|(kpc)||aaThis is an indicative value only, since the studied galaxy is being heavily disrupted.|
|(mag)||bbExcluding tidal tails.|
|dd5 upper limits from HIPASS. ()|
4.4. Additional shells and streams
Besides the prominent tidal structure of CenA-MM-Dw3, the halo of Cen A hosts a variety of other previously unknown overdensities. We focus on four of them, as selected from Figs. 4 and 5 (coordinates for these features are found in Table 2).
Second stream. This stream is clearly identified to the East of the main body of Cen A, and South of CenA-MM-Dw3. This stream, thinner with respect to the tails of CenA-MM-Dw3, does not host a clear compact remnant. We draw a CMD from its densest portion (upper panel of Fig. 16), which might contain what is left of its progenitor. At this point, the stream seems to bend back towards Cen A, and significantly drops in stellar density. On the opposite end, the stream points towards the northern part of the Cen A major axis overdensity (crnojevic13) but fades before reaching it, such that a possible connection between the two substructures cannot be assessed. With the TRGB method described in Sect. 4.1.1, we derive the distance to this second stream, finding , or . From its CMD, the second stream seems to host an old RGB without the presence of younger populations. We argue that the progenitor of this second stream must have not been very massive, and its remnant may be already stretched to the point that we cannot recognize any signs of its original appearance.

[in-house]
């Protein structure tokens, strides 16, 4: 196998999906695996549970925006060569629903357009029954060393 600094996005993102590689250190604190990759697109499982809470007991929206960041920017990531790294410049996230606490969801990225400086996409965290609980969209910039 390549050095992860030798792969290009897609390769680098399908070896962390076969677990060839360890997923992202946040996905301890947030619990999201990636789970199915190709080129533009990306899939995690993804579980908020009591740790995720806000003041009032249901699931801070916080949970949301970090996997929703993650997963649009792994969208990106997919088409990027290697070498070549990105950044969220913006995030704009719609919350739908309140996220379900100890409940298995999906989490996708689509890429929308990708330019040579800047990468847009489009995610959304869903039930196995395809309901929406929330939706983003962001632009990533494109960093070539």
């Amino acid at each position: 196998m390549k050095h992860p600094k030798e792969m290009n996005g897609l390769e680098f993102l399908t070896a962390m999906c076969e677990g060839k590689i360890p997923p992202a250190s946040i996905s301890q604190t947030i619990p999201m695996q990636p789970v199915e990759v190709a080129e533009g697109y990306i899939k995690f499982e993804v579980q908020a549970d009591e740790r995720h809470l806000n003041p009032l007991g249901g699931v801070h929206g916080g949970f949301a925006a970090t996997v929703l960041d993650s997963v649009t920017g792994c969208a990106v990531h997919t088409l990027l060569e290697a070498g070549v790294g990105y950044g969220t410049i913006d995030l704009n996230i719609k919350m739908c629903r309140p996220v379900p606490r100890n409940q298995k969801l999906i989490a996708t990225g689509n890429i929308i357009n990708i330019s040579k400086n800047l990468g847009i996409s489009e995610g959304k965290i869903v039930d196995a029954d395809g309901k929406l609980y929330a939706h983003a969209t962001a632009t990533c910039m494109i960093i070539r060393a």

Shell 1. We call the feature directly to the North of Cen A Shell 1, which becomes apparent to the West of the major axis and assumes a loop-like shape for deg. The substructure apparently does not extend beyond this one pointing, but this may be due to incompleteness effects. The adjacent pointing to its West has a lower completeness, but even after our incompleteness correction (see Fig. 5) the Shell 1 structure does not seem to be detected further in this direction. The CMD in Fig. 16 shows a very high stellar density, such that crowding introduces significant incompleteness. The RGB along Shell 1 appears broad, likely extending to large colors/metallicities given the rapidly dropping completeness. The TRGB is found at , giving , a difference of from the distance of Cen A, but this value requires confirmation due to the high uncertainty.